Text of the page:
Did I Leave The Iron On?
Created | Updated Aug 12, 2004
A solo effort from several this week
Several A/K/A Random's 'sporting blues'
Well, another busy week for AmSports (and things not-so-sporting) with pro football's semi-ovoid Hall of Fame ceremonies honouring Denver's quarterback John Elway, Detroit's running back Barry Sanders, Minnesota's defensive end Carl Eller, and one of the original BIG LINEMEN, offensive tackle Bob Brown. Brown played in the mid-1960s into the 70s and, at 6-feet-four inches and 280 pounds, became the prototype for the large, but quick, overpowering blocker so desired by the new millenium teams.
And, in wrapping up last week, I make special note that Karen Stupples, the British Womens Open winner of, started strong in the Jamie Farr Classic, but was edged out by one stroke for the Jamie Farr Classic title by US Womens Open champion Meg Mallon. And following up on golf, the 104th US Womens Amateur is being held nearby Erie, Pennsylvania while the men's PGA Championship is along the shores of Lake Michigan at a hilly, sandy and windy Whistling Straits golf course in Wisconsin.
I've got six pages, double-side printed out on soccer for the Olympics, how the Euro club teams want their players for the season, rather than participating for their home countries, the American Women's team and all that, but I'll just leave that aside, with one note: the US women have 'adopted' Chicago Cubs baseball team team caps after Mia Hamm's husband, shortstop Nomar Garciaparra, was traded from Boston to Chicago two weeks back.
Nomar, making around $8 million/year, had a case of caps shipped to the Olympic team.
Which is my baseball lead-in (funny how these things work, ain't it?) for this coming weekend in AmSport. As the 30 owners and one each of their chosen assistants meet to discuss 'financial matters' and make preliminary plans to negotiate with the Player's Agents' Association for a new Basic Agreement in 2006 (how to split the loot), baseball itself heads into the last eight weeks of the season.
By far, the premier baseball series this weekend matches the East division-leading Atlanta Braves with the Central-leading St Louis Cardinals down in steamy Georgia. While the Cards have the best record in baseball at deadline and hold an eleven-game lead over the aformentioned Chicago Cubs, the Braves hold a decent 5-game lead in the East over the Phillies of Philadelphia and their brand-spanking new ballyard. Longtime East champion Atlanta has long been noted for its pitching and faces a formidible Cardinal lineup featuring OF Jim Edmonds, with INF's Scott Rolen and Albert Pujols (30 home runs, 26 HR's and 31 long shots each for the trio).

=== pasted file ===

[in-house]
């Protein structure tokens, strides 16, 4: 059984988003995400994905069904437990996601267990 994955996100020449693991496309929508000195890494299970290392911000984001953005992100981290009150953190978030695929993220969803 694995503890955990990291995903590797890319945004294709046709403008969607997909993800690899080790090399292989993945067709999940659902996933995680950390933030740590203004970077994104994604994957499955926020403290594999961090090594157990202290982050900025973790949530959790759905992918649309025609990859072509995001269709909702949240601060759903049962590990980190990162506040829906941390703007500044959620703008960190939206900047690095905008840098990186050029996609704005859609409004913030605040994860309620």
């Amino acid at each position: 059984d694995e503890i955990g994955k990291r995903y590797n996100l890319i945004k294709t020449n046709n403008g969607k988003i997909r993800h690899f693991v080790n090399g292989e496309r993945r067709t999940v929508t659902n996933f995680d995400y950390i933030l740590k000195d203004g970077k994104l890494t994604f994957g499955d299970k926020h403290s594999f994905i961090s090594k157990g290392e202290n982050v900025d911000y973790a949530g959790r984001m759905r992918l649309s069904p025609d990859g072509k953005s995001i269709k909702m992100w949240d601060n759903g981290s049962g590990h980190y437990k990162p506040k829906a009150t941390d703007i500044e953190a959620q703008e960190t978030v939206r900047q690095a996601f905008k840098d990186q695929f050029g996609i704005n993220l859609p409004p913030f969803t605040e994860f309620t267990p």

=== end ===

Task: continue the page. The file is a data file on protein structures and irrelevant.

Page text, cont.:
The Cards also recently traded for Colorado's Larry Walker, a four-time batting average champion, as the league-best hitting Cardinal team faces the league-best pitching Brave team. Atlanta is also notable in that it has owned its own cable teevee station, WTBS, which is on every cable teevee system in the States, and has since the advent of cable in the 80s.
Also this weekend, on a somewhat lesser scale, perhaps, is the Red Bull Flügtag competition in nearby Cleveland, Ohio. Flügtag (pronounced (FLOOG-Tog), German for 'flying day', originated in Austria in 1991 and has spread its wings all over the world. It's sponsored by the makers of Red Bull, an energy drink/supplement. The idea is to launch a homemade, human-powered craft off a 25-foot ramp and fly it the furthest before splashdown - though most simply nosedive. Points are also awarded for creativity and showmanship.
'Outrageous is what we want... Something that both physics and common sense tell you has zip chance of flying, just just happens to be aeronautically sound.'
Aeronautically sound. Aeronautically sound. Sounds like someone's got their Sub-Etha Sens-o-Matic and massive amounts of Pan-Galactic Gargle Blasters to me.
And their towel.
Over and out.
Did I Leave The Iron On? Archive
with Several a.k.a. Random